Oswald Peraza heard the rumors. Throughout the spring, there was speculation that the Yankees would sign one of the big-name free-agent shortstops on the market. There were rumblings that general manager Brian Cashman might make a trade for another big bat or pitching help that would likely mean packaging top Yankees prospects in the deal.
Neither scenario materialized as the 21-year-old Peraza remained in the Yankees’ system, eventually beginning this season with the Triple-A Scranton/Wilkes-Barre RailRiders. Seeing the Yankees’ faith made Peraza feel good.
“After they did that, it gave me a lot of confidence and a lot of value,” Peraza said, assisted by RailRiders defensive coach Raúl Dominguez. “I have to keep working because the Yankees think I can be the next guy in the big leagues.”
Over the past few years, Peraza has skyrocketed up the Minor League prospect rankings. He was recently tabbed as the No. 2 prospect in the organization and No. 55 in the entire sport by Baseball America. With the combination of powerful offense, silky-smooth defense and speed, it’s just a matter of time before he arrives in the Bronx.
Reaching the bigs is all he ever wanted growing up in Barquisimeto, Venezuela, the oldest child of Oswaldo and Yeisy Peraza. He has one brother, Yeider, and two sisters, Jiselle and Jeerlis.
“It was my dream to be a baseball player, always with the Yankees,” said Peraza, whose favorite player was Derek Jeter. “I always had Yankees stuff on my bedroom wall.”
To say he was happy when the Yankees signed him as an international free agent in July 2016 would be an understatement.
“Signing with the Yankees was like a dream come true. I always wanted to be a Yankees player,” he said.
Venezuela has produced its share of standout Major Leaguers, including several Gold Glove–winning All-Star shortstops such as Dave Concepción, Ozzie Guillén and Hall of Famer Luis Aparicio. One in particular who Peraza admired and tried to emulate — in some, but not all, regards — is Omar Vizquel.
“I liked the way that he played,” Peraza said. “But I didn’t want to be just like him. I know Vizquel didn’t have much power, and I do. I want to be a little different than Vizquel, but I want to be a good player like him.”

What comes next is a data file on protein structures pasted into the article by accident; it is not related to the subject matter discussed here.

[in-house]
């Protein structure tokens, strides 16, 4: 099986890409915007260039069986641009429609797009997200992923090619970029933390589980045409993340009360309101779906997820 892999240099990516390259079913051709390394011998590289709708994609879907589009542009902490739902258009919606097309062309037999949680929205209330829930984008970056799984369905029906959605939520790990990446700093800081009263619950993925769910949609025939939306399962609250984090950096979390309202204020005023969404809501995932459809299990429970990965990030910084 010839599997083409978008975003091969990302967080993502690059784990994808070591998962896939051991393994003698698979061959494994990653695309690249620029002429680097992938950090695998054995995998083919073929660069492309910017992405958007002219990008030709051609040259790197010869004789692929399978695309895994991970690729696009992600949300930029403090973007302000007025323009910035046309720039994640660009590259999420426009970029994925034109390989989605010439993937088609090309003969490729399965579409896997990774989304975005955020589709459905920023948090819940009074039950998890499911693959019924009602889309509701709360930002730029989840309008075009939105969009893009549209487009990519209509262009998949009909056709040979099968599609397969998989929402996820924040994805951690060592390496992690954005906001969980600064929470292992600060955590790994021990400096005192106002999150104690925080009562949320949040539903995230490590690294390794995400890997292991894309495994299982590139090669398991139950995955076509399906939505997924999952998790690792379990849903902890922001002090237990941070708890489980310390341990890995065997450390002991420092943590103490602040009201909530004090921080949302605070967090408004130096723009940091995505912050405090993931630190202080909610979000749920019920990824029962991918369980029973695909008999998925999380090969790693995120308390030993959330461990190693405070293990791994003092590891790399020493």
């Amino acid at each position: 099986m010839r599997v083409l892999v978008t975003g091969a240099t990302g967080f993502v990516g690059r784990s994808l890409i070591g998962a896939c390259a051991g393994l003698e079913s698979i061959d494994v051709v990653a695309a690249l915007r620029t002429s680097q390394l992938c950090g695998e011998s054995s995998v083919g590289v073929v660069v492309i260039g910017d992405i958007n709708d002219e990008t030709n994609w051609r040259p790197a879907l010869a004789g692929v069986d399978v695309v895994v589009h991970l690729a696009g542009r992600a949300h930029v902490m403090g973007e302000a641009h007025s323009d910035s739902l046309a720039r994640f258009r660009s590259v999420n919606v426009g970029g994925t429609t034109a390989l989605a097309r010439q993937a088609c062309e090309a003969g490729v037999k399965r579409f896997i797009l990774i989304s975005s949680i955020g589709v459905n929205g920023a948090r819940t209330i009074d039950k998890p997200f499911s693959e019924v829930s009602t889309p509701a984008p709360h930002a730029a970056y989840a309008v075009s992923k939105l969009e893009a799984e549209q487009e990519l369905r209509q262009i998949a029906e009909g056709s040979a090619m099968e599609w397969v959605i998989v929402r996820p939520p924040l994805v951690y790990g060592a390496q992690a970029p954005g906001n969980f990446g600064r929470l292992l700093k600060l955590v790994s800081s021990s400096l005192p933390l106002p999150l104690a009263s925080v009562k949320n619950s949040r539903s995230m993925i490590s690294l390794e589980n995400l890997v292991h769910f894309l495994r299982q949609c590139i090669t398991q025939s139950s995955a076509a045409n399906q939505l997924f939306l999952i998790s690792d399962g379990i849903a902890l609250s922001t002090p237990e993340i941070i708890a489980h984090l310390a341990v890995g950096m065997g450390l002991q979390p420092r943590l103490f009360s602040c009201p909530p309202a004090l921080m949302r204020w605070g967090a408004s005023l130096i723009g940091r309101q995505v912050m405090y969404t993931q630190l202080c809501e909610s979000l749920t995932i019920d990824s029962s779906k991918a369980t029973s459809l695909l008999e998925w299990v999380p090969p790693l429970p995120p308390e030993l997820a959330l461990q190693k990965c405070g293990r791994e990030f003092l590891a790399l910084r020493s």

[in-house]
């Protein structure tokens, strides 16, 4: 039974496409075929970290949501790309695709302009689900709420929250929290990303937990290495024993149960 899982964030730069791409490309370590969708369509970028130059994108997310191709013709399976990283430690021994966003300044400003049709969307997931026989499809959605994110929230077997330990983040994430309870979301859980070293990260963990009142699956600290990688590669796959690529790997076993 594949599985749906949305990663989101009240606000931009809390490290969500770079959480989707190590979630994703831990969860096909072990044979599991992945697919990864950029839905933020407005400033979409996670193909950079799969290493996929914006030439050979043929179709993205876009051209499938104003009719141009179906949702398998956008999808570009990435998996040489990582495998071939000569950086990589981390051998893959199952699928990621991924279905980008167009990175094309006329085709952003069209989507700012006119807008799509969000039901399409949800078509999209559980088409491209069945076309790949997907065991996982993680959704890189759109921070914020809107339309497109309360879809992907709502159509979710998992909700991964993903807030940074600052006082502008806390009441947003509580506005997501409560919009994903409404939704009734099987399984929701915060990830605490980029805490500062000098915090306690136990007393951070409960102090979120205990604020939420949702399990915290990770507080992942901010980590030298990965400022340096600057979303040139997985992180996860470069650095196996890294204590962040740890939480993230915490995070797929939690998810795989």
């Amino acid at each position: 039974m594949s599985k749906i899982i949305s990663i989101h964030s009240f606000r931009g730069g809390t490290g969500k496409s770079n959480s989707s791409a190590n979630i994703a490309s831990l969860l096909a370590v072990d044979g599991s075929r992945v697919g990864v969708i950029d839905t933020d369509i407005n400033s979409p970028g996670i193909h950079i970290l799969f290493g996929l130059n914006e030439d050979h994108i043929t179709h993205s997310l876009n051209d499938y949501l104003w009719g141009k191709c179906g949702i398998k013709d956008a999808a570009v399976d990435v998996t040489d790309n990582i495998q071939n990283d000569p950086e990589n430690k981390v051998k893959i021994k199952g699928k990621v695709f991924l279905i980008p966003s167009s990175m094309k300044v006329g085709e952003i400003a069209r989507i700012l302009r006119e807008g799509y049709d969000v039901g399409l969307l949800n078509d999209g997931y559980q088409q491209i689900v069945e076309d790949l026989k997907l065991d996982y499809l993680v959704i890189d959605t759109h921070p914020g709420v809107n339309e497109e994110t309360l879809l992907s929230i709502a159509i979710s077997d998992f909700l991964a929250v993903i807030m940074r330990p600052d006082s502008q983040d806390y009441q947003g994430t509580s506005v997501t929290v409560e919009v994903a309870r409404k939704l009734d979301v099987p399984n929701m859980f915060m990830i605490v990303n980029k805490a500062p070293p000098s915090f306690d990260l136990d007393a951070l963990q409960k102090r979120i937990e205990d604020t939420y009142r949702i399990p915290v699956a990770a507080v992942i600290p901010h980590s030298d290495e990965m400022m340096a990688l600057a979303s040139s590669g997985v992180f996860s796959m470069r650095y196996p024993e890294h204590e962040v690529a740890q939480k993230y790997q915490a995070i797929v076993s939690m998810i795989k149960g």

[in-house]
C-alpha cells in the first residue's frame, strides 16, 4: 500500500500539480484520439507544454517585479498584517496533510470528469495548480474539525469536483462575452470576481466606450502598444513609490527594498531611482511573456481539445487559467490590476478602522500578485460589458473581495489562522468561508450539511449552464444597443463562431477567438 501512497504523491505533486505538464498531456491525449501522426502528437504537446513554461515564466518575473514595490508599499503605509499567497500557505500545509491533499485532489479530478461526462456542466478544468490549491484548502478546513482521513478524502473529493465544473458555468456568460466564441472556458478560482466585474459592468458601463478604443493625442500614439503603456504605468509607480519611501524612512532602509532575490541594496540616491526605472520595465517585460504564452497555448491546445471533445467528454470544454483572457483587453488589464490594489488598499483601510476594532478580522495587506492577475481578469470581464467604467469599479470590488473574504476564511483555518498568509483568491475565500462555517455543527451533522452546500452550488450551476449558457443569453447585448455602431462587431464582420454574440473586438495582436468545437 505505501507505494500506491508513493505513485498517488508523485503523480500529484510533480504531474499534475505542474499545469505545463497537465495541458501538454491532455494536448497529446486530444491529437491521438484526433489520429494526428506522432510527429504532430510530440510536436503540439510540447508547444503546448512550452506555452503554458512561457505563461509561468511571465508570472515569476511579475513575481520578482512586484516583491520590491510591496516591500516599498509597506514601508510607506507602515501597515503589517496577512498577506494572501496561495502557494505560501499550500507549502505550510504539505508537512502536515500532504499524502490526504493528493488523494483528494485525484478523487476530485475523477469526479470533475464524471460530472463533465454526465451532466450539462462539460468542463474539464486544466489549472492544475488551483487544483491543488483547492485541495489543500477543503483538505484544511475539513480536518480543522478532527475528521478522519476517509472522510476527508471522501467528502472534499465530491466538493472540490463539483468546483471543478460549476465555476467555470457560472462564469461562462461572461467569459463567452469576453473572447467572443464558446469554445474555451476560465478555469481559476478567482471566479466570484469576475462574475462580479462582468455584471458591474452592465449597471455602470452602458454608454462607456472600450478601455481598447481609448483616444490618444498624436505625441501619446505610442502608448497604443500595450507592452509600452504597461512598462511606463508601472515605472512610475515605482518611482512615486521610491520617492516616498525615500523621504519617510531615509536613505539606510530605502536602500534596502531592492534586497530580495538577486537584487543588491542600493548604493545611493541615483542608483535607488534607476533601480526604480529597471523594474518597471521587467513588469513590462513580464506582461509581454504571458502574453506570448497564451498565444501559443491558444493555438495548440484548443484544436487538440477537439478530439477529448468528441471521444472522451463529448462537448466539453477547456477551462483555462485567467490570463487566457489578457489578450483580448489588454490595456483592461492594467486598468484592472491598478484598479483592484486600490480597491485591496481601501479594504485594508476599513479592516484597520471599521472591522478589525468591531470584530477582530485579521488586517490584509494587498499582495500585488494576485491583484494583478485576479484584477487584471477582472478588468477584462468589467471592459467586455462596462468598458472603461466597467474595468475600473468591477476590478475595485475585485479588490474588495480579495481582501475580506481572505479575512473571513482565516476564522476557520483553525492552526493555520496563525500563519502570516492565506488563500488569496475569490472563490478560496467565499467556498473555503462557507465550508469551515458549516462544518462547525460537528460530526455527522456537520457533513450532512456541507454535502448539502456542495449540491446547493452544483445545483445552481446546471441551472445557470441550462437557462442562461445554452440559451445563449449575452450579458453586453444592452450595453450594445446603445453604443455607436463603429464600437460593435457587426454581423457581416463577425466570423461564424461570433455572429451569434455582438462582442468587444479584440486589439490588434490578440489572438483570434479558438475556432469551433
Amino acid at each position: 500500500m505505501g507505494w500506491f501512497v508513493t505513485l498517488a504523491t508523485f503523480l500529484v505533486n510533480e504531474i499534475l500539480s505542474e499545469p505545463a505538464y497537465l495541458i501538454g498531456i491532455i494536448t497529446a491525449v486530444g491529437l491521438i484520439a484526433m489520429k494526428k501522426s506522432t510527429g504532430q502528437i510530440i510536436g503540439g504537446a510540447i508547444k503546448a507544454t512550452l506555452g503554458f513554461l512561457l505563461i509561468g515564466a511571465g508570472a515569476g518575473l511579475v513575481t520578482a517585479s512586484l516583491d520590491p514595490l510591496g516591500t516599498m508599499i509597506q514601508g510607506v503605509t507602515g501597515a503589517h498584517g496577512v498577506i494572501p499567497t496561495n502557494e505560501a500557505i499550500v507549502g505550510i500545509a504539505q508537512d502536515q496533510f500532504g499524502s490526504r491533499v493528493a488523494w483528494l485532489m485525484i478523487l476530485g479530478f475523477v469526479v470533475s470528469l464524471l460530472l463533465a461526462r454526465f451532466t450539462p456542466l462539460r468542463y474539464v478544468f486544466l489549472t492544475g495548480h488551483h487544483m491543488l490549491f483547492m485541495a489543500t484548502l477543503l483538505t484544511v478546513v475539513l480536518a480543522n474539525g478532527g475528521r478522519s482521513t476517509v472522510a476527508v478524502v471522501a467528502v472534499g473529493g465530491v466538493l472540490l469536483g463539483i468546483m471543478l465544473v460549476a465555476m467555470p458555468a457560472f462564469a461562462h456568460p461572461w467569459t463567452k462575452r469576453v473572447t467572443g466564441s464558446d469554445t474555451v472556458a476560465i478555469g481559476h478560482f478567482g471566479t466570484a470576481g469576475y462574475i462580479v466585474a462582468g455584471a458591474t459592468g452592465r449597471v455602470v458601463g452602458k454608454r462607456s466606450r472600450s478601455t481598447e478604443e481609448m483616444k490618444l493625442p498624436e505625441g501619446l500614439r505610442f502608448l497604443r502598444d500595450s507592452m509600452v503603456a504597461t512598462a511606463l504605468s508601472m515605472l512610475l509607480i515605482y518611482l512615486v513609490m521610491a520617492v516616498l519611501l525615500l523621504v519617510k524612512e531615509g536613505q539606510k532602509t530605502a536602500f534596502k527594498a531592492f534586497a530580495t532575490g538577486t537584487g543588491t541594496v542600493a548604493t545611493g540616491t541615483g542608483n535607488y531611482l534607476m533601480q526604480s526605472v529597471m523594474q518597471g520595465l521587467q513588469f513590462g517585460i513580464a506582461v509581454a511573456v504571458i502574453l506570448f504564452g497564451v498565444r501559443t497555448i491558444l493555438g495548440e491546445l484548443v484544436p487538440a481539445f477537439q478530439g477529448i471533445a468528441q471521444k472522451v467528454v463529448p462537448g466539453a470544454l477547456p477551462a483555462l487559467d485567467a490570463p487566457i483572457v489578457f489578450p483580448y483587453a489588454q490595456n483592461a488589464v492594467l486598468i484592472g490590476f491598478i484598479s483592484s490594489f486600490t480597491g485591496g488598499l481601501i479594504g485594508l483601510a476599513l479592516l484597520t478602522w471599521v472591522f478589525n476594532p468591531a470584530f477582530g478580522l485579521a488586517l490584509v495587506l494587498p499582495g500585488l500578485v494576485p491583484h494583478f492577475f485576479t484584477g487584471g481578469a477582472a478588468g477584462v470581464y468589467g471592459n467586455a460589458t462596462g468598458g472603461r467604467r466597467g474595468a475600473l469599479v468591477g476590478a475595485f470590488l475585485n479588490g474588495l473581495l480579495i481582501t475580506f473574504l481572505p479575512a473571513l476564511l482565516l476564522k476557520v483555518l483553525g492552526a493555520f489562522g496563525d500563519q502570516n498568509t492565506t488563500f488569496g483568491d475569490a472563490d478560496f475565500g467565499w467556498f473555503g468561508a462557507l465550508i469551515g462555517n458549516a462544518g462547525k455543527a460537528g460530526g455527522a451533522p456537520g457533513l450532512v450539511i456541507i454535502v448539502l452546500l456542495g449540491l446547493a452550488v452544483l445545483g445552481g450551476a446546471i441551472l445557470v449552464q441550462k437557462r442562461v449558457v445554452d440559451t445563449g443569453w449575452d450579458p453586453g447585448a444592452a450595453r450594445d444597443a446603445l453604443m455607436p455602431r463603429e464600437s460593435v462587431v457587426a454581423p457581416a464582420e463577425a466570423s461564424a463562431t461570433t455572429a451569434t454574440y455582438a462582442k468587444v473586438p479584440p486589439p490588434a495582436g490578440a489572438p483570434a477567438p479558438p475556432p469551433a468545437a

Peraza’s professional career began in 2017 with the Dominican Summer League Yankees, then he moved stateside to play for the Gulf Coast League Yankees West. In 58 combined games, he batted .282 with 13 doubles, three triples, 44 runs, 34 RBI, 23 walks and 13 stolen bases.
Away from his family for the first time, the first two months of his career were hard. “But after the first two months, I adapted really quick because (playing baseball) is what I wanted to do,” he said. “That’s part of the life.”
In 2018, he spent the entire season in Rookie ball and batted .250 with three doubles, two triples, one home run, 11 RBI, 14 walks and eight stolen bases in 36 games. Then in 2019, he split time between short-season Single-A and Low-A. In 65 games combined, he batted .263 with six doubles, one triple, four home runs, 20 RBI and 23 stolen bases.
“I’ve just tried to follow my routine and focus on my objectives and work really hard one-on-one with the coaches,” Peraza said of rising rapidly through the system.
In 2020, Peraza did not play a Minor League season due to the COVID-19 pandemic and had difficulty staying in peak baseball shape.
“Since March, I didn’t do any baseball activity,” Peraza said. “I stayed in Miami for the rest of the year, and the only thing I had was the weight room in the hotel. Working out there was all I could do.”
Yet in 2021, he proved his development hadn’t stalled. The Yankees added him to the 40-man roster, and he came back strong, playing and dominating at three different levels. He began the season at High-A, where he batted .306 in 28 games with 10 doubles, five home runs, 20 runs, 16 RBI and 16 stolen bases. That earned him a promotion to Double-A last June, where in 79 games he batted .295 with 16 doubles, two triples, 12 home runs, 51 runs, 40 RBI, 23 walks and 20 stolen bases. He finished out the season at Triple-A in September and batted .286 with one home run, five runs, two RBI, two walks and two stolen bases in eight games.
His combined 138 hits and 38 stolen bases led all Yankees Minor Leaguers.
“When I started spring training, I was just trying to get in rhythm to get ready for the season,” Peraza said. “Everything went pretty well the whole season.”
RailRiders hitting coach Trevor Amicone admits being a bit awed by Peraza and what he has been able to accomplish at such a young age. Amicone has been especially pleased with Peraza’s ability to stay even-keeled and on top of the game plans.
“He is about as mature a 21-year-old as you can find, especially one playing at
Triple-A,” Amicone said. “He’s moved fairly quickly through the organization, and for him to be as mature as he’s been at this level is very impressive.”
As an example, Amicone cited the RailRiders’ fifth game of this season, at Syracuse. The team trailed by one run in the top of the ninth, but had the tying run at second base with two outs and Peraza batting.